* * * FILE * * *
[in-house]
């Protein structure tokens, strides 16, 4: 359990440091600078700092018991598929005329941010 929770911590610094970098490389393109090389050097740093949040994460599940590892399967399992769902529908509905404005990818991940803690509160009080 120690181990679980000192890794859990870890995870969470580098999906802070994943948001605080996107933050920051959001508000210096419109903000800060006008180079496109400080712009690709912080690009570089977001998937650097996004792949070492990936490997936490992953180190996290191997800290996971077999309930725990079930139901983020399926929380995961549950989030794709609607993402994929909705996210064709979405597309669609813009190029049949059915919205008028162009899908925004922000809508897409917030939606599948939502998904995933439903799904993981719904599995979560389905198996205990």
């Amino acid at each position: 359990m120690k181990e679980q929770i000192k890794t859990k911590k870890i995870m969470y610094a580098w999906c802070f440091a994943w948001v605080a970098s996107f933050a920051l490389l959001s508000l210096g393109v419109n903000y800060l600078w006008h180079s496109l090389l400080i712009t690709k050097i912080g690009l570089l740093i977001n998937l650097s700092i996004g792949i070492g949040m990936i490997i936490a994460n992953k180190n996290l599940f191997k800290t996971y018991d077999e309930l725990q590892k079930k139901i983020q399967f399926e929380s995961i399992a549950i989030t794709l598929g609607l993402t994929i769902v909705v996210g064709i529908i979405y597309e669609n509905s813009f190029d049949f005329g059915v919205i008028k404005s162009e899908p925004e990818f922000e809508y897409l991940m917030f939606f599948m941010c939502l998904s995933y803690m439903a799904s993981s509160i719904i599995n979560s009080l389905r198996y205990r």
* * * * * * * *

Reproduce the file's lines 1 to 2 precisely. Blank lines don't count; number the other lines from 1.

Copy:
[in-house]
């Protein structure tokens, strides 16, 4: 359990440091600078700092018991598929005329941010 929770911590610094970098490389393109090389050097740093949040994460599940590892399967399992769902529908509905404005990818991940803690509160009080 120690181990679980000192890794859990870890995870969470580098999906802070994943948001605080996107933050920051959001508000210096419109903000800060006008180079496109400080712009690709912080690009570089977001998937650097996004792949070492990936490997936490992953180190996290191997800290996971077999309930725990079930139901983020399926929380995961549950989030794709609607993402994929909705996210064709979405597309669609813009190029049949059915919205008028162009899908925004922000809508897409917030939606599948939502998904995933439903799904993981719904599995979560389905198996205990």